Check with a straight edge - told you, absolutely flat

Photo 8

-You can take your straight-edge and lay it across the tile to ensure that they are all perfectly flat. (Photo 8 ) If one sets a little bit high you can simply wiggle the straight-edge back and forth until it is flush. If it sets a little too low – PULL IT UP! (damnit) and do it again.

It may seem like a tedious process – it is. But when done correctly you end up with a totally flat, professional looking tile installation which will last for years.

See: 8)Absolutely flat travertine bathroom floor tile

If you would like to receive little bite-sized pieces of my wealth of useless tile wisdom sign up for TileTips. You will receive a short (it’s short – I hate long emails) little email with tips, tricks and secrets (and bad humor) all wrapped up in one shiny little package. You will get one or two a week (depending on my drinking schedule) and they will help you set tile like a pro. Or, if you’re a pro, they’ll make your job sooooooo much easier – and make you rich and famous. 8)

Previous post:

Next post:


I’ve searched your website and haven’t found the answer to this question. Is there a preferred direction (technical, not aesthetic) when laying 12×24 rectangular porcelain floor tile in relation to the floor joists (assuming properly prepared sub floor and base)? Should these tiles be laid with the long edge perpendicular to the joists or parallel? Thank you again for your help!



Finally someone who uses the words “straight-edge” not “spirit level”! I read a few “how to lay tiles” articles and watched videos and they all said “use your spirit level” I was pretty sure the really meant straight edge but they never explained what they meant. I kept having visions of novice’s actually using it as a level and by the time they finished the tile adhesive was about three inches thick on the other side of the room. I admit I did struggle with leveling 6 inch quarry tiles.



Yeah, Kev…I’m finding myself in that “novice” category problem. I’m tiling a 20′ by 20′ room using 6″ x 36″ tile. I started in the middle of the room, and I have approximately 4-5 feet more to go on one side and my thin set is at 3/4″. I started with 1/2″ trowel. I used my 6′ level and everything looks good, but I’m having to increase my thin set. I’m getting a bit concerned. Luckily, this is a three season room, so I have plenty of door clearance. Looking at the overall job, it’s looking nice- just getting concerned (and found your “spot on” comment). Do you have any suggestions? Should I start gradually decreasing the thinset? Thanks in advance. Anyone else with suggestions, please feel free with advice. Large area- with big concern. Please help.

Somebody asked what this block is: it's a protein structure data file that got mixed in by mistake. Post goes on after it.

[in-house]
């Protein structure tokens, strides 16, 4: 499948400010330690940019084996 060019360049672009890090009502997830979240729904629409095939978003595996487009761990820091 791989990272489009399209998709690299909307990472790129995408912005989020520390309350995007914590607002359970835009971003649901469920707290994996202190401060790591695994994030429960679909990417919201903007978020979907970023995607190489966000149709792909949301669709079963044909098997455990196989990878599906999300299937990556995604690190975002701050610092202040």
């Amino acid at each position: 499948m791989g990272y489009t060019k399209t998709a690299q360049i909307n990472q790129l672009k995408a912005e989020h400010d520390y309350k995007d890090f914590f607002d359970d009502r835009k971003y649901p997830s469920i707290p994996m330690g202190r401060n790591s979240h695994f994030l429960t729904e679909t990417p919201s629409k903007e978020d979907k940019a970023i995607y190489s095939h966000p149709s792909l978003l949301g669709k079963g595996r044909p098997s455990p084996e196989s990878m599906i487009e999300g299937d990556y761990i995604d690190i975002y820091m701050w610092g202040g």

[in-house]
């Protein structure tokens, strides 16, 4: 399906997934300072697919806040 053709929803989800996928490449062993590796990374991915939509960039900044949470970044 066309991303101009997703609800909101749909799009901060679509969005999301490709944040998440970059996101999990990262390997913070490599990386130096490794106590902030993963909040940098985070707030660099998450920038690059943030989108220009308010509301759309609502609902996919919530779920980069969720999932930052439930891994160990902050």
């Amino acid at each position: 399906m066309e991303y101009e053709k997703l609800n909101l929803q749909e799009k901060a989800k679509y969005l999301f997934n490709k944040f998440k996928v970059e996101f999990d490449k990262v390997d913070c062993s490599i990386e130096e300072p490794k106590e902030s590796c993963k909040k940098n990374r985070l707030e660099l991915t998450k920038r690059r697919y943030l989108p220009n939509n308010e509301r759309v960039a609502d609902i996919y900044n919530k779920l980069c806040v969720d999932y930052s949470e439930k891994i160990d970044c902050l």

Hi Bry, sorry, I’m strictly a novice myself, I just kept seeing this crap about “spirit levels” and thinking someone’s going to come a cropper one day. If I was in your shoes and it was too late to start again I’d go with what you said and try reducing the thickness as you continue. You’ll probably be the only one who ever notices any discrepancy.



Huge fan, and glad to have found your site. Quick question or two, I’ll be using a speedset mortar to set a two-tile pattern in an entryway (6×6 & 1×1 inch tiles). This thinset specifies light traffic after six hours, groutable in two. If the material does takes six hours to develop enough strength to withstand foot-traffic, why am I not concerned with my body weight on the tiles four hours earlier to grout?
Secondly, if one were to grout prior to six hours of curing, should an installer use for ex. a board to spread his/her weight over a larger area to be safe? Or is it no real concern? Much appreciated!



Hi Rick,

You should be. See, in the manufacturing world they have this magic grouting technique where they don’t put any weight on the tile at all. It’s a miracle! :D Yes, a board would work best. The biggest issue is sideways force on the tiles, sliding them out of place by sheer force, not necessarily the weight on the tile.



Ok good deal, thanks for confirming! And now that I can be confident that method will work, I won’t have to wait 6 hours 👍 (6 hours of wondering if I could have gotten away with jumping on it sooner… figuratively… … and believe me that “weightless grouting technique” had me puzzled…) To be on the safe side I feared I’d need to just assume the two-hour mark only referred to when the mortar would be “ready” for exposure to other materials (namely the water content of fresh grout) without compromising the cure- am I close on that? feel free to correct me, this is for posterity after all, but since I just couldn’t be bothered today to dig through the lit’ looking for the strength gain ratings for this material to figure it out for myself, your input is very much appreciated. And so thanks again, and also for replying quickly you’ve saved me some time!
-a fan. Figuratively



Two hours is the amount of time that compression strength will not be compromised. There is still the risk of sheer by placing lateral force on the tile (because people can’t pick up their damn feet when they walk), it takes six hours to guarantee that won’t be affected.


Leave a Comment

;) :wtf: :wink: :whistle: :twisted: :suspect: :shades: :roll: :rockon: :oops: :lol: :lol2: :lol1: :idea: :guedo: :evilb: :evil: :eek: :dance: :cry: :corn: :cool: :censored: :bonk: :arrow: :D :?: :-| :-o :-P :-D :-? :) :( :!: 8)